I love documentaries. I think it’s the non-fiction narrative that gets me. But given the choice between a feature film and a documentary, I’ll take a documentary every time.
Now that we have NetFlix streaming through our Wii, (and Hulu has lots of great ones completely for free) I’m getting the opportunity to catch-up on some great documentaries I’ve wanted to see but missed.
Lord, Save us From Your Followers I don’t know who Dan Merchant is, but I really appreciate his outlook on the church. The film is dripping with the “inside the Nashville Christian scene” smell… But if you can look past that and the Michael Moore copying, the message of the movie is really interesting.
Essentially, Merchant points out that over the last few years Christians have made themselves outcasts in the greater society. Merchant points out some areas where we look especially nutty and reminds us, “Um, this isn’t the Christianity of the Bible. Where’s the love?” I was especially touched by the scene where Dan sets up a confessional at Gay Pride weekend in Portland. How’s that for cultural engagement?
If you can get past the cheese and the stupid outfit he wore the whole time– its a decent film. I’m looking for more from Merchant and assuming that future films will be better. I’d suggest dropping the book deals as it just makes the film seem like a commercial for the book.
Man on Wire I wasn’t alive when this event actually happened, but I was completely captivated by the documentary about the stunt. On August 7th, 1974, Philippe Petit spent 45 minutes dazzling onlookers below as he walked a 3/4″ wire he had rigged between the north & south towers of the World Trade Center. Later, when questioned about the stunt by the media he told them, “When I see three oranges, I juggle; when I see two towers, I walk.”
Besides winning the 2008 Academy Award for Best Documentary there were a few things I appreciated about the film. First, while the centerpiece of the movie was the Twin Towers there was never a mention of the September 11th attack which brought them down. Second, the movie was beautiful. The filmmaker uses light and darkness in a way that makes the entire movie enchanting. Third, this movie is about chasing ones dreams– even if they are absolutely insane and may get you killed. Fourth, the film shows the power of artistically and magically breaking cultural mores. The delight on the arresting officers face tells the whole story.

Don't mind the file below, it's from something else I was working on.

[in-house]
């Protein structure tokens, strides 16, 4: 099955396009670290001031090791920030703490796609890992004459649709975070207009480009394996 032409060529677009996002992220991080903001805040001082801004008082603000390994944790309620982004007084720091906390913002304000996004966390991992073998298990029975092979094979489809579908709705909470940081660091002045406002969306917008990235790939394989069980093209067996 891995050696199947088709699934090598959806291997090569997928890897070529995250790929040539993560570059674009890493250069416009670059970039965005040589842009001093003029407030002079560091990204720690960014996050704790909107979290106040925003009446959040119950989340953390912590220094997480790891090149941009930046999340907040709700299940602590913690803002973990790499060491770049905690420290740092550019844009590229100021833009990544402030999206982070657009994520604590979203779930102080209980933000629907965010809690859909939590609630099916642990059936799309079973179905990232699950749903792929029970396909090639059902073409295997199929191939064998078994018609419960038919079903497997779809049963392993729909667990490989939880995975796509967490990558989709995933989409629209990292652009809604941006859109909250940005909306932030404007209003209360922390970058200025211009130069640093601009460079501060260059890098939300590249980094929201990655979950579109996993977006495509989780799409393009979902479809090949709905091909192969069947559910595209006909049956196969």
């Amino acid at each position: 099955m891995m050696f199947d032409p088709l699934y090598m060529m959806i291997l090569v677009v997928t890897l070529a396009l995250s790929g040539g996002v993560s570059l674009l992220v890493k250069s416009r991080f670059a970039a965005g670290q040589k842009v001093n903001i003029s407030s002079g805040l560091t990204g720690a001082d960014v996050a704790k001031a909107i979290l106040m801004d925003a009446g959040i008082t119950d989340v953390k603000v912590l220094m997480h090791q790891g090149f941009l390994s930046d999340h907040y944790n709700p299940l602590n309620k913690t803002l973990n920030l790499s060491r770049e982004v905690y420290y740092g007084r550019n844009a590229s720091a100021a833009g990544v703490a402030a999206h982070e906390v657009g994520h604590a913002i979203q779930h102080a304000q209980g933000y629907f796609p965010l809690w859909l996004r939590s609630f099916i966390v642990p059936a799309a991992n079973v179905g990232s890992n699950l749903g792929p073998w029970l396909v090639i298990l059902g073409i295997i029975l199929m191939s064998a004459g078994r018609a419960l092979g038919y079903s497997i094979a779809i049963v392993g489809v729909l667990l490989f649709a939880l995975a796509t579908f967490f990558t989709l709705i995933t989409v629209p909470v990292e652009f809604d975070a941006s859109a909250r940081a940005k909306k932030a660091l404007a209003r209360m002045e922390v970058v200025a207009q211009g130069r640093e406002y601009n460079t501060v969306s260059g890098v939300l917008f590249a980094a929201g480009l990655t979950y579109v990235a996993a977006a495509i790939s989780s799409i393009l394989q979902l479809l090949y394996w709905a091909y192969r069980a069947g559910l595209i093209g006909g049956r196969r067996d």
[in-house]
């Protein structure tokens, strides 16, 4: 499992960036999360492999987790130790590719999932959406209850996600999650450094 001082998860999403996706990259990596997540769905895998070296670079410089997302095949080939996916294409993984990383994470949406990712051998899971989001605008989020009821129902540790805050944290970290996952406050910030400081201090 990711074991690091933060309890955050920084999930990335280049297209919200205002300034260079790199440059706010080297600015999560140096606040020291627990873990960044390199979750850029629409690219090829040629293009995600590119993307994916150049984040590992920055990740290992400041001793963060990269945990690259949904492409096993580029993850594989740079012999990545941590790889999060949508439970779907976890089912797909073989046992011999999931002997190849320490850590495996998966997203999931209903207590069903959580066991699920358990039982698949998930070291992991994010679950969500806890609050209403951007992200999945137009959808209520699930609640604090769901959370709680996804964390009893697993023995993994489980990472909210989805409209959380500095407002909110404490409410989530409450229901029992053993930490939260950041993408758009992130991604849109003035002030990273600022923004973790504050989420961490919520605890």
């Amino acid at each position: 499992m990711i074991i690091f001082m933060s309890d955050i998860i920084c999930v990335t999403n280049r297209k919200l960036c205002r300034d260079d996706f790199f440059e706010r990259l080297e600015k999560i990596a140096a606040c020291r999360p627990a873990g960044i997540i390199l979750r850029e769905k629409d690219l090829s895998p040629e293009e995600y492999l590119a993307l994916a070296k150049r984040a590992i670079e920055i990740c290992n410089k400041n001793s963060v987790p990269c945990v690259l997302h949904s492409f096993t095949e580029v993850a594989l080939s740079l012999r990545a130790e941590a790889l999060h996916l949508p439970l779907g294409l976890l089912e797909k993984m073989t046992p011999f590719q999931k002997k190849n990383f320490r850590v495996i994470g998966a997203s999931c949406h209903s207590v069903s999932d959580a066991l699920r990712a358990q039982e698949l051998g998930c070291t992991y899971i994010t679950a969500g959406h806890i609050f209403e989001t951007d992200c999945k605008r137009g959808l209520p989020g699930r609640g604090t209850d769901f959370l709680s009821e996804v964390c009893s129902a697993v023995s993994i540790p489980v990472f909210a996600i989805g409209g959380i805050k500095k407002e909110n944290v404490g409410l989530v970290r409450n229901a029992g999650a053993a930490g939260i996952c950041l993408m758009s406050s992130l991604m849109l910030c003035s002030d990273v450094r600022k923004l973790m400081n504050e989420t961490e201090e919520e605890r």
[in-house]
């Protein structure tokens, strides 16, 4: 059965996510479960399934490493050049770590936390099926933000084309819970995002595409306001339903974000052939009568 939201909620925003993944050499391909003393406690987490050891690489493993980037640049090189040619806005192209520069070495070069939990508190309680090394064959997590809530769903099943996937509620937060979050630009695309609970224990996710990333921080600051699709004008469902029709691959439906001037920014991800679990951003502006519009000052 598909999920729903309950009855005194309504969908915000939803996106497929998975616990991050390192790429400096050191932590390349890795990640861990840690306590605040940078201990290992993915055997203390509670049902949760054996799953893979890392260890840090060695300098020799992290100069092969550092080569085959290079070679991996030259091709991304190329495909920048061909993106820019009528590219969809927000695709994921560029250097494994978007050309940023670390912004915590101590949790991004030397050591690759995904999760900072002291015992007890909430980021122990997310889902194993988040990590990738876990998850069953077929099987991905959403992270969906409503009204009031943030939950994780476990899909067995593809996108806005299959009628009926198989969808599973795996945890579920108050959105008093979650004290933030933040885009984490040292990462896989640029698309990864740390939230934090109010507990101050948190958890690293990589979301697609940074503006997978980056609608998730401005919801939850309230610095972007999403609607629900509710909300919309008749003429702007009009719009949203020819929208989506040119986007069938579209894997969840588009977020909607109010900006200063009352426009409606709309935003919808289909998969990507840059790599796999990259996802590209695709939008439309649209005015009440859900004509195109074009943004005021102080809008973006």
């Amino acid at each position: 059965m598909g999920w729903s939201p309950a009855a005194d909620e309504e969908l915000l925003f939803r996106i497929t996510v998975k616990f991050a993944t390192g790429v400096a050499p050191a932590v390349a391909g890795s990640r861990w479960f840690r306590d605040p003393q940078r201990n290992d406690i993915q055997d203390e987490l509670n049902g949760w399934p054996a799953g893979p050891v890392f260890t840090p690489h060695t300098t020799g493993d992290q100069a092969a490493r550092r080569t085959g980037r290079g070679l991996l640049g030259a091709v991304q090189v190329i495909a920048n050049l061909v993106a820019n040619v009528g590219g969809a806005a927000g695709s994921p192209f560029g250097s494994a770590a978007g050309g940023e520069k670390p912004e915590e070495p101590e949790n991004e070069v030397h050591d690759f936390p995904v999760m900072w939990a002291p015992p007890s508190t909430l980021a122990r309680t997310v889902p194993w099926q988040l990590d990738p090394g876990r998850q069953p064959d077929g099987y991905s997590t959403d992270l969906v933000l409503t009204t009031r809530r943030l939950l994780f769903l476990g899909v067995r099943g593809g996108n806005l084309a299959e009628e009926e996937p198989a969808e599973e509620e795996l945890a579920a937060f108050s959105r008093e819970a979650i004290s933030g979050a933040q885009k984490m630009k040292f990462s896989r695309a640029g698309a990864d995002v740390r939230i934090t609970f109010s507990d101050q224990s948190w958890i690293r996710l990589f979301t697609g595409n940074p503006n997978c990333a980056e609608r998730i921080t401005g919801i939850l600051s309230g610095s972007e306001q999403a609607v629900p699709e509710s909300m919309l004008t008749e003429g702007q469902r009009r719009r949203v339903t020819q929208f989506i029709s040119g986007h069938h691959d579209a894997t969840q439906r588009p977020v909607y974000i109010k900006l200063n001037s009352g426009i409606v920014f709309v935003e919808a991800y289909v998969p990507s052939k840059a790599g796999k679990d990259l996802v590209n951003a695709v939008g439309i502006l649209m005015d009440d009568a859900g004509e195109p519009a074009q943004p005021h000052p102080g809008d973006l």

Jesus Camp This movie has been out since 2007, so plenty of people have seen it. As I was watching it, I fell for the sucker pins. The producers of the film wanted to show how crazy Evangelicals can be and how churches are manipulating children to be political activists for the religious right. I was appalled and a bit angry that any parent would allow Becky Fischer to talk to their children like that. (And the one kid with the mullet, man he rocked that mullet HARD!)
Of course, the movie went to find extremes. It labeled the main characters as Evangelicals– yet they were far from middle-of-the-road evangelicals. These are our Evangelical cousins who are just a little bit short of handling snakes. Where homeschooling is normative and cultural engagement is seen as grabbing the devil by the tail.
Stepping back, I think the film has a lot to teach those of us who work with children and teenagers in the church. Anyone who teaches teens knows that it is really easy to manipulate a response and what we saw was some pretty nasty manipulation. (I mean, really? Talking to 9 year olds about abortion and giving them tiny fetus’ to hold onto. Really?)
Anyone who teaches knows that we can scare kids to get them to do whatever we want. But if we want to change a students life we know that they have to encourage them to make rational decisions which they can own for themselves. We know that when we allow students to encounter truth, giving them space to think about it, and respecting their personhood– they will make lifelong decisions. The film reminded me of the phrase, “Fear is a short term motivator.”
All three are great documentaries for creating discussion. They’d be really cool to watch with your leadership team or adult small group.